Texas

State Historic Preservation Officer: Lawerence Oaks - l.oaks@thc.state.tx.us Texas Historical Commission P.O. Box 12276 Capitol Station Austin, Texas 78711-2276 (512) 463-6100 www.thc.state.tx.us

Utah

State Historic Preservation Officer: Wilson G. Martin - wmartin@utah.gov Utah State Historical Society 300 Rio Grande Salt Lake City, Utah 84101 (801) 533-3500 http://history.utah.gov

Vermont

State Historic Preservation Officer: Jane Lendway - jane.lendway@state.vt.us Agency of Commerce & Community Dev. VT Division for Hist. Preservation National Life Bldg., Drawer 20 Montpelier, Vermont 05620-0501 (802) 828-3056 www.historicvermont.org

Virginia

State Historic Preservation Officer: Ann Andrus - ann.andrus@dhr.virginia.gov Department of Historic Resources 2801 Kensington Avenue Richmond, Virginia 23221 (804) 367-2323 www.dhr.virginia.gov

Washington

State Historic Preservation Officer: Allyson Brooks - Allyson.Brooks@dahp.wa.gov Office of Archeology & Historic Preservation 1063 S Capitol Way Suite 106 P.O. Box 48343 Olympia, Washington 98504-8343 360-585-3066 www.oahp.wa.gov

West Virginia

State Historic Preservation Officer: Susan Pierce - susan.pierce@wvculture.org Division of Culture and History 1900 Kanawha Boulevard E. Capitol Complex Charleston, West Virginia 25305 (304) 558-0220 www.wvculture.org/shpo/shpoindex.aspx

Wisconsin

State Historic Preservation Officer: Michael E Stevens Wisconsin State Historical Society 816 State Street Madison, Wisconsin 53706-1482 (608) 264-6500 www.wisconsinhistory.org

Wyoming

State Historic Preservation Officer: Sara Needles - sneedl@state.wy.us Wyoming State Historic Preservation Office Dept. of State Parks & Cultural Resources 2301 Central Avenue, 3rd floor Cheyenne, Wyoming 82002 (307) 777-7697 http://wyoshpo.state.wy.us/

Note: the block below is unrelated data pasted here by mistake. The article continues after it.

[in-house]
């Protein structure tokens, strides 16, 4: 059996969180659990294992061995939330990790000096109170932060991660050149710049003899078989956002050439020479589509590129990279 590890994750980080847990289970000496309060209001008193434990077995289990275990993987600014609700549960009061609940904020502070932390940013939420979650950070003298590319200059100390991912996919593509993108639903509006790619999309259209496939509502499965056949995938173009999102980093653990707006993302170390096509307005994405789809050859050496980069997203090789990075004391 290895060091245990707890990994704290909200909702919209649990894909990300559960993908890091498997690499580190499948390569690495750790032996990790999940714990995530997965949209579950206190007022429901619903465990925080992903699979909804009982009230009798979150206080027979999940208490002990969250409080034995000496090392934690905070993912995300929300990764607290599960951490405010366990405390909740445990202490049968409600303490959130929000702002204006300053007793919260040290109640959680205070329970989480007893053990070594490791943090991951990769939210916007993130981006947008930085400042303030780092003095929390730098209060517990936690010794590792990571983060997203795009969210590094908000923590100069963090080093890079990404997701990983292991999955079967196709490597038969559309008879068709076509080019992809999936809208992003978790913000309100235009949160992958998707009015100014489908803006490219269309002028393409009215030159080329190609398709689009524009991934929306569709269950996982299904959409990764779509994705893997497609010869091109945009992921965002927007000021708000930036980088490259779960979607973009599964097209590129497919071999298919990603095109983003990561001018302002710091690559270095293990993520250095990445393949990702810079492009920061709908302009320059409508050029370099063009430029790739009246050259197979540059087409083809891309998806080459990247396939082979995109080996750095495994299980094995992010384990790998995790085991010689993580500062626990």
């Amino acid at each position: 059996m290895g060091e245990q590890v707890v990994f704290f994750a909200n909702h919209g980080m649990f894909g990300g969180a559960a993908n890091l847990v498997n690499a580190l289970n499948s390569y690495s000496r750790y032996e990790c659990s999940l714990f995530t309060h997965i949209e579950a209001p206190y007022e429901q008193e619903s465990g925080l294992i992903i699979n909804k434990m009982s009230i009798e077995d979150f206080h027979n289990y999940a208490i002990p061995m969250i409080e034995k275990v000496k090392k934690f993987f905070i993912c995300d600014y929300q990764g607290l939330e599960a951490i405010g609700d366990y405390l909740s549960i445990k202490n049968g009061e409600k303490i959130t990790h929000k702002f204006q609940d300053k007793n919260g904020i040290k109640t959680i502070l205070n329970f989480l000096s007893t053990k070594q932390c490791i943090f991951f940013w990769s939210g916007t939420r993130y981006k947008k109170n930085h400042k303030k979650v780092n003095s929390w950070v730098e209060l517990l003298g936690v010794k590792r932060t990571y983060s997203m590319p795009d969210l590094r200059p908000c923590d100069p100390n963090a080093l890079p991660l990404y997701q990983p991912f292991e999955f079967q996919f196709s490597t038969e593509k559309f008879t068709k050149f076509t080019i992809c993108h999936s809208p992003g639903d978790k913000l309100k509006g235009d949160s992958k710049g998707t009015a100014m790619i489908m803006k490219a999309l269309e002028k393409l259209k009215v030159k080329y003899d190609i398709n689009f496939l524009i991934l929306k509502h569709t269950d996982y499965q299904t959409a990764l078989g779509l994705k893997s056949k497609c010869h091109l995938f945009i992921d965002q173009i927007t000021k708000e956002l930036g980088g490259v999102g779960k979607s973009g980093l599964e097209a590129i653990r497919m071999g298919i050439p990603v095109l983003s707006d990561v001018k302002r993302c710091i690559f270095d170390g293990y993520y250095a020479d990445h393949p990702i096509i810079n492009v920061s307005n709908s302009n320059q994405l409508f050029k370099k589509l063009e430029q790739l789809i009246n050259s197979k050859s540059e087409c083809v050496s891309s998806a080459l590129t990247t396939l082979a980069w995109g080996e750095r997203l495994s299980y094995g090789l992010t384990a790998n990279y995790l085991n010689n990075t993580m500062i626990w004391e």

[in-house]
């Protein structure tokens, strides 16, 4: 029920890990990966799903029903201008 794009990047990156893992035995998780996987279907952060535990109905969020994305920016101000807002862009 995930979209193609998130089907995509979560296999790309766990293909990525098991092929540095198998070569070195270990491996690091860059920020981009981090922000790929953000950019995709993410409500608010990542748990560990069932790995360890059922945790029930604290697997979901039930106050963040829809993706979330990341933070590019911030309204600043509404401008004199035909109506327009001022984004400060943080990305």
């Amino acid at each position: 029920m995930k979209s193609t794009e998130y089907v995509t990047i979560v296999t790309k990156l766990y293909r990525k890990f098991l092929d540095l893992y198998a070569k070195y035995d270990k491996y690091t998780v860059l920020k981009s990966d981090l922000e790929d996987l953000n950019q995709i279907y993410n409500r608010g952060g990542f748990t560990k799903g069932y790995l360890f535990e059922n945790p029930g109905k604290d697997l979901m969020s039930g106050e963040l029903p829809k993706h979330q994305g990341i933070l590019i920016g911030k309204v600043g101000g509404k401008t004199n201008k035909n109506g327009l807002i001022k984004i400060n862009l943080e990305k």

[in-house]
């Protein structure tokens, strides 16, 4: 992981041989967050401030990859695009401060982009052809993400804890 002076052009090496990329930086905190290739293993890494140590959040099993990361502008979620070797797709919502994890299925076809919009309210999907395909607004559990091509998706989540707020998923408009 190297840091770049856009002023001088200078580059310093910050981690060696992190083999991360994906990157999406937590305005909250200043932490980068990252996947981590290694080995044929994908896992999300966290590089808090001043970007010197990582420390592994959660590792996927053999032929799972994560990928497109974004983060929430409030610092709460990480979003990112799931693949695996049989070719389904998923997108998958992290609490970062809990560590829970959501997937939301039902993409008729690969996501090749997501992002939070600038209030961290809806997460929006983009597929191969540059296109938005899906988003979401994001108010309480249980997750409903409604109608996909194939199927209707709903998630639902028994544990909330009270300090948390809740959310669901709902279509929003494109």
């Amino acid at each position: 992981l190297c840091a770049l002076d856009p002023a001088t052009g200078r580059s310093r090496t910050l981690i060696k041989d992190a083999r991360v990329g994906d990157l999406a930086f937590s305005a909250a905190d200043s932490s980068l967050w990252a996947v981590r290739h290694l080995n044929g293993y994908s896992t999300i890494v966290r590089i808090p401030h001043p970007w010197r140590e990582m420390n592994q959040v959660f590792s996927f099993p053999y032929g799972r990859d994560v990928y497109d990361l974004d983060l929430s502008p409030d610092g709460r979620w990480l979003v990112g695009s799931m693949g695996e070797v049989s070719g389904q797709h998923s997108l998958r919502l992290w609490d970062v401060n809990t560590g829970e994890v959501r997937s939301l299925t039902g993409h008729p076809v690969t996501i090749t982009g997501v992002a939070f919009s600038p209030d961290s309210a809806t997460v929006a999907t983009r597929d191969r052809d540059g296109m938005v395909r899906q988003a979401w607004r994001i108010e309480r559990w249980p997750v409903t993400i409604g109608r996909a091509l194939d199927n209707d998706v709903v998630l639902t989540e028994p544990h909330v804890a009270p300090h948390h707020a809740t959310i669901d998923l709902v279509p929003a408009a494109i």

Charity 101

How to choose the best & avoid scams.

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Giving to others in need seems to be a natural impulse the world over. Many of us enjoy giving to causes, programs or research that we agree with and believe in; however, sometimes we are caught unaware and are asked to give by volunteers. We may love the idea of the cause but know little about the organization. Or we may like the idea, but prefer it were handled differently. So where do you go to find the best fitting charity and how do you determine if they are legitimate? Below we have compiled some things to consider when choosing a charity, such as when to give, how to avoid scams, and other ways to give to the community rather than a cash donation.

Before you Give

What Touches You? - It may sound simple (and it is) but one of the best gauges for which charity to choose should be what you are passionate about. What causes mean the most to you? What charities benefit research, education or programs you believe in? This should be your first consideration when choosing a charity. It will help narrow your choices and there is nothing better than having pride about the organization you choose. Who knows, that initial donation could lead to volunteering and becoming actively involved in something you really care about.

Take Control - Be proactive about the charities you choose to support. Don't wait for someone to come knocking at your door or spend money on reminders in the mail. Instead, take the first step by actively searching for charities that give to the causes you believe in. To begin your search, check out some of these sites: Charity Navigator | Guide Star | IRS Search